A month after her death, we retrace the musical path of an artist who left an indelible mark in the history of contemporary pop
The untimely death of an artist always brings a feeling of loss for what would have been, or created, if this had not happened. That’s the case when it has been released the news of SOPHIE’s death, which occurred following an accidental fall, last January 30, 2021.
This event hit so hard on her fans and the wider music community. It is getting really clear that in recent years SOPHIE has become a cultural icon, not only for her music but also for what she represented for fans and artists of the LGBTQIA+ community.
We have to note that her career was still in its early days (officially we have only an album and a collection of singles entirely released in her name) and her demise cut off a potential that will remain unexpressed.
Many discussions around SOPHIE, relate to the loss that her death brings with it, concern the role she had in being part of a musical and artistic current. She tried, for the first time in years of nostalgic waves and widespread retro-mania, to re-imagine the future, creating that sense of shock in that absence that Mark Fisher identified in most of the 21st century’s music.
For sure, we can say that SOPHIE has been an artist that questioned the concept of hauntology as Fisher described it. Whether we want to call it anti-hauntology or accelerationist current of electronic music, what is certain is that SOPHIE has helped to bring within the mainstream a breath of fresh and innovative air. Especially in the light of her death, it is undeniable that SOPHIE’s music has created speeches and opened discussions. At the same time, she left an indelible mark within the contemporary pop scene, appreciated by both the mainstream public and by listeners more niche.
What I actually would like to focus on is the contribution to pop music that SOPHIE has made with its production. She was an artist that with her work has managed to enhance very clearly the ability of music to describe and mirror the present. The HD sound and materiality of her productions are perfect soundtracks for the times we are living in.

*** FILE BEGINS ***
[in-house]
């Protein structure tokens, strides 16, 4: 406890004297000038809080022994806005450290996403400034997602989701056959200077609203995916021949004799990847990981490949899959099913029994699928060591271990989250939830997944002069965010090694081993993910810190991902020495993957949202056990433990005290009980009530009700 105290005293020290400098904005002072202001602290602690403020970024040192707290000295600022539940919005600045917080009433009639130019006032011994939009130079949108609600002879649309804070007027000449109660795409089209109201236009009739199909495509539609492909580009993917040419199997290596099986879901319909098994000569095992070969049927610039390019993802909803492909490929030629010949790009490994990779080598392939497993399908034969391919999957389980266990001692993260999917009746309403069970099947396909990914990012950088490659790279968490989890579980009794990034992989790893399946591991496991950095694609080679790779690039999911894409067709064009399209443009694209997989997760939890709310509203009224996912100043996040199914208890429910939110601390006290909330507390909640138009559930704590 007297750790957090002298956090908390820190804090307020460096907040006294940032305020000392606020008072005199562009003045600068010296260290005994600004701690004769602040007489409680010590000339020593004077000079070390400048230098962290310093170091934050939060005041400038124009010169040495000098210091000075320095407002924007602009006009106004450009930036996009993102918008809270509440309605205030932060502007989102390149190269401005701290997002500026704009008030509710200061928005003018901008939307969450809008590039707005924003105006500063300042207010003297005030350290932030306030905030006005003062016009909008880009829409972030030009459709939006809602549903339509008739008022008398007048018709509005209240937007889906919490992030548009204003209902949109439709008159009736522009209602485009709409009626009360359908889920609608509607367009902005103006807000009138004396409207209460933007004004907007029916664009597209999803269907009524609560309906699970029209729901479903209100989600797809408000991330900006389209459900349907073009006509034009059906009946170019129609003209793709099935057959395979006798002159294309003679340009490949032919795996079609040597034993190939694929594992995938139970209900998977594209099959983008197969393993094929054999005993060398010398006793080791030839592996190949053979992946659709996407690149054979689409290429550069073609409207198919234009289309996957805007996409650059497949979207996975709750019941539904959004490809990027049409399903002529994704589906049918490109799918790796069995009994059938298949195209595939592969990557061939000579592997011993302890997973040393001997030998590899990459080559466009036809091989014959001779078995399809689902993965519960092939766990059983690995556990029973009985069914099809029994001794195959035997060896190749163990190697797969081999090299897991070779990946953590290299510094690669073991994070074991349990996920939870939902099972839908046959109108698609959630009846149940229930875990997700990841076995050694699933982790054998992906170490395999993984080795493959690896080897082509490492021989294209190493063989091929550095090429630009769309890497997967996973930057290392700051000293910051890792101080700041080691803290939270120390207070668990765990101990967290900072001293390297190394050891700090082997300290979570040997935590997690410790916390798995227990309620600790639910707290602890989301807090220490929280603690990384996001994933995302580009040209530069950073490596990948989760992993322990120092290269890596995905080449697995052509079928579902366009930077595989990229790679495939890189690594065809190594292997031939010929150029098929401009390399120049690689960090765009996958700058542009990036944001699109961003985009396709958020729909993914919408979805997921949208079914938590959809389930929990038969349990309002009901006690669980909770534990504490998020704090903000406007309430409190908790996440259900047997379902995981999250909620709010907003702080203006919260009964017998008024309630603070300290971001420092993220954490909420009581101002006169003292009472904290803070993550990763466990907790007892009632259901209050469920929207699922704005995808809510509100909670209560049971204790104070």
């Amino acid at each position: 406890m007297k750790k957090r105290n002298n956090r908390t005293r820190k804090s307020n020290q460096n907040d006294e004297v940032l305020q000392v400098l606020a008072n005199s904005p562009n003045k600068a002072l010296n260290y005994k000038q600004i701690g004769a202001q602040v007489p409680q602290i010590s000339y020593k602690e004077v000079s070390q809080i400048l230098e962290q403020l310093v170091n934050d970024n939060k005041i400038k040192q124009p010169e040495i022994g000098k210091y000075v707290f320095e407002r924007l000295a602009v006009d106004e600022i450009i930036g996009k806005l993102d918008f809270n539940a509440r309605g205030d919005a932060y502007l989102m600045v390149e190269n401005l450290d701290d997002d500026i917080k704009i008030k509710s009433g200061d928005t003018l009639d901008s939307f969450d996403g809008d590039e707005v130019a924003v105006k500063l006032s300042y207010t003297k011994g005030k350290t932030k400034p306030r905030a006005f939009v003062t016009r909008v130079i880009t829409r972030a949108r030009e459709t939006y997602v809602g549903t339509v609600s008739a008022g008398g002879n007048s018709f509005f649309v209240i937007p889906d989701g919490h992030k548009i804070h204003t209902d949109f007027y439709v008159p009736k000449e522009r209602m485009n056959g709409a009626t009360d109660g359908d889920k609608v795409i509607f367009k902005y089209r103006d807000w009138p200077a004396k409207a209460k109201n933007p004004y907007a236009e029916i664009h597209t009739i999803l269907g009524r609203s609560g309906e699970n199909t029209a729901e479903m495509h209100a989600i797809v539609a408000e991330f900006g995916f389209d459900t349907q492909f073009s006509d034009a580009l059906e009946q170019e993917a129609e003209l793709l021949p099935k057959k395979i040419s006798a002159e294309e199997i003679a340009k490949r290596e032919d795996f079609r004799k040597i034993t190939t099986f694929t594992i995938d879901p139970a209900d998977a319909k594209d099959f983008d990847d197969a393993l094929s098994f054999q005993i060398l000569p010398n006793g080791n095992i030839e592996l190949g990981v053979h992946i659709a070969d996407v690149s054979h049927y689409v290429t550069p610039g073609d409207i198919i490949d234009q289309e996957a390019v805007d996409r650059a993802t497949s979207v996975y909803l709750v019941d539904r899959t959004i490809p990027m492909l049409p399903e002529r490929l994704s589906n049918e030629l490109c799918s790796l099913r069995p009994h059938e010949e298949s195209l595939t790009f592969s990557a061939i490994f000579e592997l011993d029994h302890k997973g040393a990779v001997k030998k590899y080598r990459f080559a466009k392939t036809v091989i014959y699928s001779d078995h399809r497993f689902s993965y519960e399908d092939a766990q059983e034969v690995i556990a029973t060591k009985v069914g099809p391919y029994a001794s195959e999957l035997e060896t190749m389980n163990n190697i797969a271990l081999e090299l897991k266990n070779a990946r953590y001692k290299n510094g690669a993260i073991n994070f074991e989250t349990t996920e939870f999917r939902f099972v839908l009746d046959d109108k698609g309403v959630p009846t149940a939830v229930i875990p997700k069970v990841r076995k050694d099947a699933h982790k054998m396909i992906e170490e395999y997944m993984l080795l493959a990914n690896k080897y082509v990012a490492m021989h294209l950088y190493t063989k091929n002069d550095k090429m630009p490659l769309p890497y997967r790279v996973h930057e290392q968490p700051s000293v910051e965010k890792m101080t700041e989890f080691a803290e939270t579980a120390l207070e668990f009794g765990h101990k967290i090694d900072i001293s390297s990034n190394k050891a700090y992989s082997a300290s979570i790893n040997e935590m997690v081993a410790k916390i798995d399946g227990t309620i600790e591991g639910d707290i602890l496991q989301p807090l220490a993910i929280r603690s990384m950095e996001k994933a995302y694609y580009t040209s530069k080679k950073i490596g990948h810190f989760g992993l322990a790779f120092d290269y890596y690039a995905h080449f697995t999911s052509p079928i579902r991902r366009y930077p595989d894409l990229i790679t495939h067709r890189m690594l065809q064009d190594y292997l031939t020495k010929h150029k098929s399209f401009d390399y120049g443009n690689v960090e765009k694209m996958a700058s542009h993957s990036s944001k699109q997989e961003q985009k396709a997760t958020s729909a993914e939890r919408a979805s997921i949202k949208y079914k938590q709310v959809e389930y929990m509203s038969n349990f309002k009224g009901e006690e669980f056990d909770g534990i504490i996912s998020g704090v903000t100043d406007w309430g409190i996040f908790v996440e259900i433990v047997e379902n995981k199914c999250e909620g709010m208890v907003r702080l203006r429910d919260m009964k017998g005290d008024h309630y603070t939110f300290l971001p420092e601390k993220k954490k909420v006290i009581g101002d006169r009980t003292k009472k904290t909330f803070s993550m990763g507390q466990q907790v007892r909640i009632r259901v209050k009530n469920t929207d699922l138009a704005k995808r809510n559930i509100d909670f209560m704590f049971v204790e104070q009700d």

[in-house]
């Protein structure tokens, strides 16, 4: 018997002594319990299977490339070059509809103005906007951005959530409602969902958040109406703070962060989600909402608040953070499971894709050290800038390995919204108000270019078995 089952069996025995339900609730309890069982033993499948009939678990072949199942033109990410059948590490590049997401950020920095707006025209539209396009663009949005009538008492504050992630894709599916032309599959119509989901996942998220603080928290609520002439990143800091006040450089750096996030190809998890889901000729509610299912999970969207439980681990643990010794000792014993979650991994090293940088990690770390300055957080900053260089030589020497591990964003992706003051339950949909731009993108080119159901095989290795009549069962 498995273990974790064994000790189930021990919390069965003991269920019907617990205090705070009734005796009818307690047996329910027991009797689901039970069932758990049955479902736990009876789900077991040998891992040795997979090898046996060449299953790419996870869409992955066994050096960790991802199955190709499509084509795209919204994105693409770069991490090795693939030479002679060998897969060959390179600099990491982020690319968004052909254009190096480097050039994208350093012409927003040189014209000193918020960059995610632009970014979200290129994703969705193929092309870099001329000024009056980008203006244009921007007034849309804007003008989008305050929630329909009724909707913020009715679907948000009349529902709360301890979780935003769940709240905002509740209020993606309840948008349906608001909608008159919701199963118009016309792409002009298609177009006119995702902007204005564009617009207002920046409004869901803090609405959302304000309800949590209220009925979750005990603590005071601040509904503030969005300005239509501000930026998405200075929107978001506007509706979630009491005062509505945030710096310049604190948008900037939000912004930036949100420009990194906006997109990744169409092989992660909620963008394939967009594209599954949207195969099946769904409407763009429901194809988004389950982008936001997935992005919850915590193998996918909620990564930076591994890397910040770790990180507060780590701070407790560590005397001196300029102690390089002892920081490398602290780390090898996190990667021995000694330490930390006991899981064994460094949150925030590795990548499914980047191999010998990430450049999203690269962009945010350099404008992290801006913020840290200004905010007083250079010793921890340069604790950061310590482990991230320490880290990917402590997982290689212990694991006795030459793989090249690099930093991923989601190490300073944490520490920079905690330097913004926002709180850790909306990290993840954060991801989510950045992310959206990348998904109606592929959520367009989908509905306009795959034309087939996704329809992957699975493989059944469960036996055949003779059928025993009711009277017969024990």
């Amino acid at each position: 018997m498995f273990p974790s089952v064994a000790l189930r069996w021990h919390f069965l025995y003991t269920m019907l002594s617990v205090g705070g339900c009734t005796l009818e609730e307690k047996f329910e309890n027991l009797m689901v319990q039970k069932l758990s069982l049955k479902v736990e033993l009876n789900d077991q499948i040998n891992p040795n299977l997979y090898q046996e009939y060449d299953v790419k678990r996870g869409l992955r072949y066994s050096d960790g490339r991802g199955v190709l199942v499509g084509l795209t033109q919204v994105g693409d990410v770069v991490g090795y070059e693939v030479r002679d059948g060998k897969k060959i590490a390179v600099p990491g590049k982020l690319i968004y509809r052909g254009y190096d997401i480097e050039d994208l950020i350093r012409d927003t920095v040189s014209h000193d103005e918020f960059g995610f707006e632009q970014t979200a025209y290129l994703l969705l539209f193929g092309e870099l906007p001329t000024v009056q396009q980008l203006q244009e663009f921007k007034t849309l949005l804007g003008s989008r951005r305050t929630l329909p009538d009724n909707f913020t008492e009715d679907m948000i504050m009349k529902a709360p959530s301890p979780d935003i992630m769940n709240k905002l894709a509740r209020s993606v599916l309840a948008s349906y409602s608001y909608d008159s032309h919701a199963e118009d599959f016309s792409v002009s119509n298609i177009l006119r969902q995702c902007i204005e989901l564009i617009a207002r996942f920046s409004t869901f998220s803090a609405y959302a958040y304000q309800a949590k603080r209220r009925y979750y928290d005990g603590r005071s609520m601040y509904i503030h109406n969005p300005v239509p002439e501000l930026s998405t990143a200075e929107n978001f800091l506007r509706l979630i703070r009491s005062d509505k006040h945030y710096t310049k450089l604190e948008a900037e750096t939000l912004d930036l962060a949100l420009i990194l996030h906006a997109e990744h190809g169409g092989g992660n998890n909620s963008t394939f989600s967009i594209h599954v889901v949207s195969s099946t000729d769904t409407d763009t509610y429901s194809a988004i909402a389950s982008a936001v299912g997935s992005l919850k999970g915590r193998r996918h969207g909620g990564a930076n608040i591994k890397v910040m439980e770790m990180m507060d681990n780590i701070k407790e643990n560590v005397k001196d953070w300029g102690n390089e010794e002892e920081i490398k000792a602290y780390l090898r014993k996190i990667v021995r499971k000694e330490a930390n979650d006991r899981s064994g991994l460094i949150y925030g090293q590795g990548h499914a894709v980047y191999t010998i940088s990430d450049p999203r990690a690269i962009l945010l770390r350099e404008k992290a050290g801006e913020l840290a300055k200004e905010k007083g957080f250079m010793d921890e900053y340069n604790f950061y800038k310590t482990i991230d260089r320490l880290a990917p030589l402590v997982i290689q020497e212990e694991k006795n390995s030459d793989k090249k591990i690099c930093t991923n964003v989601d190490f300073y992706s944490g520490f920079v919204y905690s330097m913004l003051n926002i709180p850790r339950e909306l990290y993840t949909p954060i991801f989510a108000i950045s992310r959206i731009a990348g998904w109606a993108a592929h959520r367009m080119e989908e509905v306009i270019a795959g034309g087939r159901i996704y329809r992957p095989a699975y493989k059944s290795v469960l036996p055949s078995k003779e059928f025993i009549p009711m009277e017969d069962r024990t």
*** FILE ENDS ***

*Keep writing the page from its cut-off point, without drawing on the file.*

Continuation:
Originally from Glasgow, based in Los Angeles, SOPHIE, initially hidden behind anonymity, debuted in 2013 with singles Nothing More to Say, and BIPP. These singles define immediately what will become the key features of her style. The first one is a pop-house track very club-oriented, and the second is a crazy rally of hyper-digital synths, in which a speeded-up voice (her voice?) invites the listener to let go and enter into her world (However you feeling/I can make you feel better). BIPP is the track that brought SOPHIE closer to a wider audience, and in hindsight, it is evident that at the beginning of her career she was very aware of the trajectory of her sound. The singles released in that period will be collected in the compilation PRODUCT (2015).
At the beginning of her career, she collaborated with PC Music artists, an avant-pop label known for exploring similar sounds already in the first 2010s. In 2014, alongside the founder A.G. Cook, she participated in the project HEY QT as co-producer. In HEY QT, american artist and performer Hayden Frances Dunham gives voice and body creating an imaginary pop-star born to promote a fictitious energy drink. The result was a music video used also as advertisement of the hypothetical drink, in a project that played with the corporate aesthetics at the edge of music and art.
HEY QT works on an ultra-pop imaginary, focusing on plastic sounds and brand aesthetics. It is not by chance that, in one of the first interviews given, when she was asked to classify what genre of music she makes, she answers “advertising”. This then becomes true in the next single Lemonade, a track used in a Mcdonald’s web spot that advertises, in fact, a lemonade.